For much of his first three years of high school, Keandre Booker hoped to become the next baseball or basketball star to come out of Moss Point.
While he dreamed early in his prep career of following his cousin, Moss Point legend Devin Booker, into the NBA or possibly taking the mound in the majors just like Houston Astros lefty Tony Sipp, it was apparent to the Tigers’ football staff and some family members that his time was better spent focusing on the gridiron.
“My uncle talked to me and he was telling me I could make it farther in football than basketball,” Keandre said Tuesday while facing Moss Point’s five football state title trophies in the school’s fieldhouse. “Six-foot-4 in the NBA, that’s small. But 6-4 in the NFL, that’s big.”
As a 6-foot-4, 225-pound senior defensive end, Booker now understands what Moss Point football coach Eugene Harmon and everyone else has been saying all along. He has become a dominant force on the Moss Point football squad during his senior season, tallying 51 tackles and six sacks.
Harmon has even moved him over to offense in short-yardage situations as a wildcat quarterback and he’s proven effective, running 40 times for 216 yards and five touchdowns.
Keandre has become one of the best defensive players on the Coast and he admits to not taking the sport seriously until the summer prior to his senior year.
“We got him back out (for football) in the summer time right before (his junior year),” said Harmon, a former Southern Miss linebacker. “We moved him from quarterback to defensive end and he just started buying in. We were telling him that this will be your ticket to go to college, be a defensive end. He just bought into it and (former Southern Miss and MPHS defensive lineman Willie Packer) has done an outstanding job with him, teaching him the smaller techniques. Midway through the season last year, it finally clicked.”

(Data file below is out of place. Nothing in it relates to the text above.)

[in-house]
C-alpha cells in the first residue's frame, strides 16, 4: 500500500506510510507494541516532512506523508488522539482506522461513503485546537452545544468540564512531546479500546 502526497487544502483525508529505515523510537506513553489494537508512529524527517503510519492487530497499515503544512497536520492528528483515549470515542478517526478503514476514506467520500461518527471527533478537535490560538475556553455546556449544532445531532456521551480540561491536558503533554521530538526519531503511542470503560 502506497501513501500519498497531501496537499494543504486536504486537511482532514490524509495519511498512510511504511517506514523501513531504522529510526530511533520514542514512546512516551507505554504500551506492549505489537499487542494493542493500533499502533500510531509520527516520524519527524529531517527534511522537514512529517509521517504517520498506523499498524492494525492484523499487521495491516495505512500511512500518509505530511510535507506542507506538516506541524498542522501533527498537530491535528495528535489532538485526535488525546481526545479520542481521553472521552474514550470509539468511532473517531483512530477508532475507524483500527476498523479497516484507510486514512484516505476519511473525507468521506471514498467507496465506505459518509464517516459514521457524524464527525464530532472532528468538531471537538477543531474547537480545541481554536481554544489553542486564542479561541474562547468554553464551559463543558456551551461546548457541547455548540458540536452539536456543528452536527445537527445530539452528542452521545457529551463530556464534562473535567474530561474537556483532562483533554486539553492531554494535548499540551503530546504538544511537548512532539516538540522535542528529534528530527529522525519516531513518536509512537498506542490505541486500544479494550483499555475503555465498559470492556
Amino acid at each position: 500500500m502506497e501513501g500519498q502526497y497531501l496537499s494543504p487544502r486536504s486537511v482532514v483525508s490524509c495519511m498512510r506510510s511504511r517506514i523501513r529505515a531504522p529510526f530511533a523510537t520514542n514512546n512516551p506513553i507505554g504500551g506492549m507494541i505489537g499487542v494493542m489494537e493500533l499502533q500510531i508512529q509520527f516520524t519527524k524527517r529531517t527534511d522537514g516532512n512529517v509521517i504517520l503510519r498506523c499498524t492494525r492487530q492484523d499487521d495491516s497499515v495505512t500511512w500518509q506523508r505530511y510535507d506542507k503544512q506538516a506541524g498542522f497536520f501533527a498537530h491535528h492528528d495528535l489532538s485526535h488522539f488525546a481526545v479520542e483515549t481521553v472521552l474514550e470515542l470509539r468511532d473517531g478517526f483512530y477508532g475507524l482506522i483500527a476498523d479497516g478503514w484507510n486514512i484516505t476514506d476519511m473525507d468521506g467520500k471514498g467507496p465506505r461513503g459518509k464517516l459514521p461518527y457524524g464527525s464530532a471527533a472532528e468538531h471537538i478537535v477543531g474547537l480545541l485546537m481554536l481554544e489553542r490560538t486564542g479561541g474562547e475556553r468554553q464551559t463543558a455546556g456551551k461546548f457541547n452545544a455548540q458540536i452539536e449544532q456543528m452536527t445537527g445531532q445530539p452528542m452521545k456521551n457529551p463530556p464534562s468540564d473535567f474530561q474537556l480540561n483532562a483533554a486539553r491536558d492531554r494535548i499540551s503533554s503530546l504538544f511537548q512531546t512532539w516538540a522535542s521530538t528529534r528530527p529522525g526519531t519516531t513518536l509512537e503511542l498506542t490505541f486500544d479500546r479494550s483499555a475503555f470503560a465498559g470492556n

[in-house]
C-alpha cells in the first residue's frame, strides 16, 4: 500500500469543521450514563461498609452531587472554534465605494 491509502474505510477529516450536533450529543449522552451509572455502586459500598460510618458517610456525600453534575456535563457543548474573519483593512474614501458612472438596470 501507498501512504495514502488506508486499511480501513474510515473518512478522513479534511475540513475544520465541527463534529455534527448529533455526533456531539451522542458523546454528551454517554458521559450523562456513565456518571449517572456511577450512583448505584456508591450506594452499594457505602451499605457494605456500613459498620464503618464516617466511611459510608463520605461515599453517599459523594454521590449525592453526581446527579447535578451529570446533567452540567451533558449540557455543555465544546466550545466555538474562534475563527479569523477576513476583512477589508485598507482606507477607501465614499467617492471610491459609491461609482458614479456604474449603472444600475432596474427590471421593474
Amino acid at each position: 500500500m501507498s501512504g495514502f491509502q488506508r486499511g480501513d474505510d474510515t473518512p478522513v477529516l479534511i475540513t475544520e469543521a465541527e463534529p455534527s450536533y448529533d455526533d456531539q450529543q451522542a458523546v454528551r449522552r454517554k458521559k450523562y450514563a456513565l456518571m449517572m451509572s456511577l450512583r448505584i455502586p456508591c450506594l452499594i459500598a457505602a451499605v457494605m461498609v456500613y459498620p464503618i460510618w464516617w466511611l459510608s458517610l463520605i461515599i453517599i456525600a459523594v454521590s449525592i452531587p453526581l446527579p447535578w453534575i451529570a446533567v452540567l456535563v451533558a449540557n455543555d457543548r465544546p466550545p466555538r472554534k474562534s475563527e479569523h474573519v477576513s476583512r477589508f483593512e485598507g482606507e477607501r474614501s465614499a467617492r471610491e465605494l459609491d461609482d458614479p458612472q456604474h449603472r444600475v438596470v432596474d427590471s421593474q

With limited game film to share with colleges, it took a trip to a summer “megacamp” in Memphis to grab the attention of approximately 70 coaches on hand.
Several coaches approached Keandre, but it was a staff member from Southeast Missouri State, a Division I program in the Ohio Valley Conference, who liked Keandre enough to offer him on the spot. Division II West Florida and Mississippi Gulf Coast Community College have also offered, but a trip to the SEMO campus in Cape Girardeau, Missouri, convinced Keandre that the offer was too good to pass up. He verbally committed to play for the Redhawks before the start of the season and plans to sign his letter of intent in February.
While he’s currently committed to SEMO, Harmon has seen interest increase for Keandre from a handful of FBS programs. Louisiana-Lafayette and South Alabama have kept an eye on him for a while and Harmon’s alma mater, USM, has recently started inquiring.
Keandre may be a late arrival to football, but Harmon firmly believes that he has a bright future ahead of him in the sport.
“He has not even touched his potential yet,” Harmon said. “He’s still raw. He’s finally starting to grow into his body. He was 6-3, 205. He’s now up to 6-4, 220-225. He’s got room to put on 20-25 pounds and not lose speed. I think he’s going to get faster because he doesn’t focus on speed. He’s just a raw athlete right now.”
Keandre already claims a 40-yard dash time of 4.6 seconds.
Moss Point, which finished 4-7 against one of the toughest schedules in the state, will travel to Mendenhall (9-1) Friday night for a first-round playoff game in the Class 4A South State playoffs.
Keandre is also more than just another football standout walking the halls of Moss Point High School. He’s actively involved in student life as the senior class president.
While most of his teammates are simply worried each week about preparing for Friday night, Keandre has a few more responsibilities to deal with.
“Homecoming week was the most stressful week,” he said. “From setting up the homecoming float, t-shirts, collecting senior dues and getting the senior trip approved, it’s a lot.”
Keandre ran for class president because he felt he “just needed a title, something to be remembered for in high school.”
Whether it’s at Southeast Missouri State or a much larger program, Keandre will get his chance to make a name for himself in a Booker family already loaded with talented athletes.